Asking an Indian American what it’s like to be an Indian American, is like asking a fish what its like to be wet. I don’t know. How do you define yourself?
Is it the clothes with the matching bindis and bracelets?
The speaking of tongues … many, many tongues?
Maybe making that dish without ever calling your mother once for help – where you toss the mustard seeds in the pan and listen to them pop before you add any of the curry, tumeric, and garlic and then stir to make a paste?
Or knowing all the words to Kabhi Kabhie?
(Oh, check out Nelly Furtado’s version.)
I was reading the first post by imagine079. It was a beautiful post about her life as an Indoricuan (I love this word!) and that she “was at once Indian and Puerto Rican, Indian by ancestry and Puerto Rican by birth.” As for me, I am Indian by ancestry and American by birth.
I felt disconnected with my Indian side.
I did not know how to cook a chicken curry or even boil water to make rice. I have to watch a YouTube video in order to put on a sari. I am not versed in my parent’s language. I could not have a conversation with my grandmother before she passed away. And that troubles me the most.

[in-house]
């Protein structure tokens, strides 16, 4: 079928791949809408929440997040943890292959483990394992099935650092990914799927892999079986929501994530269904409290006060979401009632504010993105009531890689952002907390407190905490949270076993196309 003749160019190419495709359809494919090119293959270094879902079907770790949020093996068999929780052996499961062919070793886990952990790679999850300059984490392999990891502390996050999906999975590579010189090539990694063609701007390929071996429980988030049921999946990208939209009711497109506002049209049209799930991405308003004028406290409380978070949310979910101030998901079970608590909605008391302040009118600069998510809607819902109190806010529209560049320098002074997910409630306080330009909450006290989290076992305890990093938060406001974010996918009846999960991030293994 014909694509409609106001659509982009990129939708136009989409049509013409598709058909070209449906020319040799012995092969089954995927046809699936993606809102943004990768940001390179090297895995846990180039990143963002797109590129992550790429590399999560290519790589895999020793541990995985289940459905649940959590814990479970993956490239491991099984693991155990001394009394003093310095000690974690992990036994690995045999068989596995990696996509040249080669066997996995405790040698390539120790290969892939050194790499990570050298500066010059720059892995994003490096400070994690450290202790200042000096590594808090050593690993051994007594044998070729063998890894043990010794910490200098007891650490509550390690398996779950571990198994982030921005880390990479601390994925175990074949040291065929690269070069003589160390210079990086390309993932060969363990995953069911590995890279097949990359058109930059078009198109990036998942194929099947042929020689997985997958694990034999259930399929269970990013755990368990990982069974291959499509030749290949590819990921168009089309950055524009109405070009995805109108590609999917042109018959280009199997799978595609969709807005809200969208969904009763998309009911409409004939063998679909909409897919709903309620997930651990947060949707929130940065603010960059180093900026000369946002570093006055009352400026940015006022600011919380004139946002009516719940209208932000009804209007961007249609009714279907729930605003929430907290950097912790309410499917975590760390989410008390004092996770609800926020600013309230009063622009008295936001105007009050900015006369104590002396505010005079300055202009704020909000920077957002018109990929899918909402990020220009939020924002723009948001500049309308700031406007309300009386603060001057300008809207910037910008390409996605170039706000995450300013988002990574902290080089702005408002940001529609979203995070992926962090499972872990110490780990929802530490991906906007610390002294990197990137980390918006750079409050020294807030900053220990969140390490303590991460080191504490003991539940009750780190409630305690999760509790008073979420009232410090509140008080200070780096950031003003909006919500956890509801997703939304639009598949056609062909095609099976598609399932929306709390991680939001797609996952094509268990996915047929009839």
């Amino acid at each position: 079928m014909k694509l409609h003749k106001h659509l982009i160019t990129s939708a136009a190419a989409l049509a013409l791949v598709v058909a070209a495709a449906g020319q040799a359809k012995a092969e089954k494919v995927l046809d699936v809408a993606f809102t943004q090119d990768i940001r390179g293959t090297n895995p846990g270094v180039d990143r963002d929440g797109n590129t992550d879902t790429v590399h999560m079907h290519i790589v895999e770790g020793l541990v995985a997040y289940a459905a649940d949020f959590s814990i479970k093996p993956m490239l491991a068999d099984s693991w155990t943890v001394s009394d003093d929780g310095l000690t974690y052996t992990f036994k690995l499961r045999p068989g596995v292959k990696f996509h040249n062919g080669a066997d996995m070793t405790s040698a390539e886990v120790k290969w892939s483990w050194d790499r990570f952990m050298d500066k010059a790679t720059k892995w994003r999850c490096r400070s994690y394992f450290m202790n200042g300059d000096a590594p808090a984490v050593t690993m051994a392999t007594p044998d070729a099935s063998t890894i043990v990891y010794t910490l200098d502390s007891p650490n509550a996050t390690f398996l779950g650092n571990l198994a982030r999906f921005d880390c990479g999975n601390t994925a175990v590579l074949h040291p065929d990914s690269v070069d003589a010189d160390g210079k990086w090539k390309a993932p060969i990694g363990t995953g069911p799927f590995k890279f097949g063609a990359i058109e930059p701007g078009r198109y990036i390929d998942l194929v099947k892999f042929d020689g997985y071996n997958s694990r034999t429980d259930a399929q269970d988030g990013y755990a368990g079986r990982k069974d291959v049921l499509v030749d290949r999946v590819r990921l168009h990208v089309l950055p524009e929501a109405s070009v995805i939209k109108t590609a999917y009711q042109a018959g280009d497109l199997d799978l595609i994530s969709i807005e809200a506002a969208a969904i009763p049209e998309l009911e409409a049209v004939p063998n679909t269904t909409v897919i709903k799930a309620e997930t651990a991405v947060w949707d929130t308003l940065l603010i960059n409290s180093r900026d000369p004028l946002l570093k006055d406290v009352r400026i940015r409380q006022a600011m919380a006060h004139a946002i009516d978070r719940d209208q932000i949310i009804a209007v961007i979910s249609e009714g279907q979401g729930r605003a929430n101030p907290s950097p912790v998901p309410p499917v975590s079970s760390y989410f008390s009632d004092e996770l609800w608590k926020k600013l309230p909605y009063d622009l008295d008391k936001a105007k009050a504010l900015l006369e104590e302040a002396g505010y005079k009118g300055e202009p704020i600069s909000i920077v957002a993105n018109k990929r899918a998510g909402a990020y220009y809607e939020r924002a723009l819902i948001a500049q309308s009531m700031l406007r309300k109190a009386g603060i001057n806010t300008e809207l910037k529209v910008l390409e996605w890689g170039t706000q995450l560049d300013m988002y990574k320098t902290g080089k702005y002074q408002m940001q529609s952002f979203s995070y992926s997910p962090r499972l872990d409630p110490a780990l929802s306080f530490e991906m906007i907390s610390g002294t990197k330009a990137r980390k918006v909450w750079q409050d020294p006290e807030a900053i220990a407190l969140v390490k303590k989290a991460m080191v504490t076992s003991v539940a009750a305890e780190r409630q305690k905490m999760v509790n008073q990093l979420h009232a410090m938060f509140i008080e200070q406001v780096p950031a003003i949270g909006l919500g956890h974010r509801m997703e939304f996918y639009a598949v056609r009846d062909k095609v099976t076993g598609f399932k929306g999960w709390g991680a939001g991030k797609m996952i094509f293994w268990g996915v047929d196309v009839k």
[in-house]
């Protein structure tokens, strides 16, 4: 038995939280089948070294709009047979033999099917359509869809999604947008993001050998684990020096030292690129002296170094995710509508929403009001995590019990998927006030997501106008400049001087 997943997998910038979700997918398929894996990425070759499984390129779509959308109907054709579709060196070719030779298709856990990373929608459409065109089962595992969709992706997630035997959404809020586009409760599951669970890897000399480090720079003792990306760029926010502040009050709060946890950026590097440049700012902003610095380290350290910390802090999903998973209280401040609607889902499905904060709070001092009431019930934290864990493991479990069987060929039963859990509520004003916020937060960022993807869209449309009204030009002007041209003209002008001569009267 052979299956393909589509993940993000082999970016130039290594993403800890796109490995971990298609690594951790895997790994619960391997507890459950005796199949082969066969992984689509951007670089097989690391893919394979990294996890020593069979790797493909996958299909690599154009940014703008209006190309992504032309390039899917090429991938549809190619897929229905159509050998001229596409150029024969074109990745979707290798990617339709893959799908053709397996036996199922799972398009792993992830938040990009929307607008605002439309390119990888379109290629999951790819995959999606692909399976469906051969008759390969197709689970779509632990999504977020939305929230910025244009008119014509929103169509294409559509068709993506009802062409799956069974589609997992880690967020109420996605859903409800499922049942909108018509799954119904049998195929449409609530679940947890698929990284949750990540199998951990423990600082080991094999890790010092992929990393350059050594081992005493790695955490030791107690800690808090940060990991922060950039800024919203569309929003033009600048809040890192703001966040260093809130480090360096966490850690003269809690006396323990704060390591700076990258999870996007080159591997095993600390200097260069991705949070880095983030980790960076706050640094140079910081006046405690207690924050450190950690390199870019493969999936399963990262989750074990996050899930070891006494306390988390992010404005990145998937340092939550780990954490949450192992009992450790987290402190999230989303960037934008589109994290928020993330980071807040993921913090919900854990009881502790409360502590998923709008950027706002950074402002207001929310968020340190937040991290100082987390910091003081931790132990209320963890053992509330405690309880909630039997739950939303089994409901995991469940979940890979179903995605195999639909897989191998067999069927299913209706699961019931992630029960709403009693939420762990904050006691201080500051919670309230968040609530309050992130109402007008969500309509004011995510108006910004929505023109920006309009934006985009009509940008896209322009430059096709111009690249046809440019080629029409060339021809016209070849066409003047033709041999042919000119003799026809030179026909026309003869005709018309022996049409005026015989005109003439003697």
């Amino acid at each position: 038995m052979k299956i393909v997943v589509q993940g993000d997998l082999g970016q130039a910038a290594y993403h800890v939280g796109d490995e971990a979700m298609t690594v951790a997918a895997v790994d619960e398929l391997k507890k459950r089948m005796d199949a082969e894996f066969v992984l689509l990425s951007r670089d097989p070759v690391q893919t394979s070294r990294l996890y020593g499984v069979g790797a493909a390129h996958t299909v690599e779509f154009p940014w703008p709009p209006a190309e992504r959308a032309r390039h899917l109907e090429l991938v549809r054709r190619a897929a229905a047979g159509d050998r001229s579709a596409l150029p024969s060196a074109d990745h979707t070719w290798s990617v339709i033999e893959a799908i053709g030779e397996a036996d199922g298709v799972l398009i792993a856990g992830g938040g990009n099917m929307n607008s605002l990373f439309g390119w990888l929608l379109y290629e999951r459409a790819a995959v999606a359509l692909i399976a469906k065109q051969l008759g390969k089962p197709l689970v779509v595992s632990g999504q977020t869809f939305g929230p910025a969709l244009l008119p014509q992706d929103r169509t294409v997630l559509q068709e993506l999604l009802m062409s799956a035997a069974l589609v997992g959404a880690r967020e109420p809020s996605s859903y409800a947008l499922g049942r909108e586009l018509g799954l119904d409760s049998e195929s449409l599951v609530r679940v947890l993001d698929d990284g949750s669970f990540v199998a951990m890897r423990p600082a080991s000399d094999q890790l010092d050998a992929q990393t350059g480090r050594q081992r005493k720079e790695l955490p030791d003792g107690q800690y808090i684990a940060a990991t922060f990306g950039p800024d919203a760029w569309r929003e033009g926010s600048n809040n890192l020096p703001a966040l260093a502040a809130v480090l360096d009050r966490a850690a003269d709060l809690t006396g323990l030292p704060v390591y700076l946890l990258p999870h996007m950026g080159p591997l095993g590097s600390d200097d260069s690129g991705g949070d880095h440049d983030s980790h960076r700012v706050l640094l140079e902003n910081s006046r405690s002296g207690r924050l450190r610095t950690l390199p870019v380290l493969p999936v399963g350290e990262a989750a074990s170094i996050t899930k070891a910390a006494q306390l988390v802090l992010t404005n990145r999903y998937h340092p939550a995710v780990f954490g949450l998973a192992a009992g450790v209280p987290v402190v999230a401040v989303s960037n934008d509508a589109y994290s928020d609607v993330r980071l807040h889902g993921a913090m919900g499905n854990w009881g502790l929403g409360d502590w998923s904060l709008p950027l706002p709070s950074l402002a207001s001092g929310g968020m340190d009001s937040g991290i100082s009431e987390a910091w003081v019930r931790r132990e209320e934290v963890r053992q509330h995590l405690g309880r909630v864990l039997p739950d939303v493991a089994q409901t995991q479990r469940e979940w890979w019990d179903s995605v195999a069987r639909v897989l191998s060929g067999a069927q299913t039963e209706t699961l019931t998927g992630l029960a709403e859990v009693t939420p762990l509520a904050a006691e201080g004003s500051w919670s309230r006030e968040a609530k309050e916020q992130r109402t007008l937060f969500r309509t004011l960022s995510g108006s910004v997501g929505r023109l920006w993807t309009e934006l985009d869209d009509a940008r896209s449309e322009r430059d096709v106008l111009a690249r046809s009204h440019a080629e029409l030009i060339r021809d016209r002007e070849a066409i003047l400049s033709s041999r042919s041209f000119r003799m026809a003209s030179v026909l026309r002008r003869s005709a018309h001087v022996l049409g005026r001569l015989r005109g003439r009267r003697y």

Does that make me a bad Indian American!?! Because I am more American than Indian?
So I compensated.
I started book groups that read contemporary Indian writers like Rohinton Mistry, Arundhati Roy, Chitra Banerjee Divakaruni, or Bharati Mukherjee.
I collected Indian books, calendars, greeting cards, and spices. I even went to an Indian cooking class. But all that wasn’t enough.
So I thought riding in an auto rickshaw that consistently broke down from Chennai to Mumbai was the way to go.
I thought what a way to get back to my roots and, at the same time, give back to the local communities by raising funds for schools enroute. Every breakdown was a new challenge in communication and patience.
It’s funny. The journey made me realize that I am more an outsider to Indians. I definitely did not speak Tamil or Marathi, or Kannada. I definitely was not from around these parts.
So where am I now? Emotional Breakdown?
Perhaps writing in this blog may help me confront issues of my feeling like an outsider growing up in the ’80s in a predominantly white town, to my thoughts now as an adult, still feeling like an outsider, but to my own cultural group!
Ah, a new challenge in communication using the blogosphere. I think I require more patience.
So I want to hear from you: How do you define yourself as an Indian American? Is that too big of a question?
Oh. and if you know how to say, “I think my transmission fell off on the other side of the mountain,” in Tamil, Kannada, and Marathi … please let me know.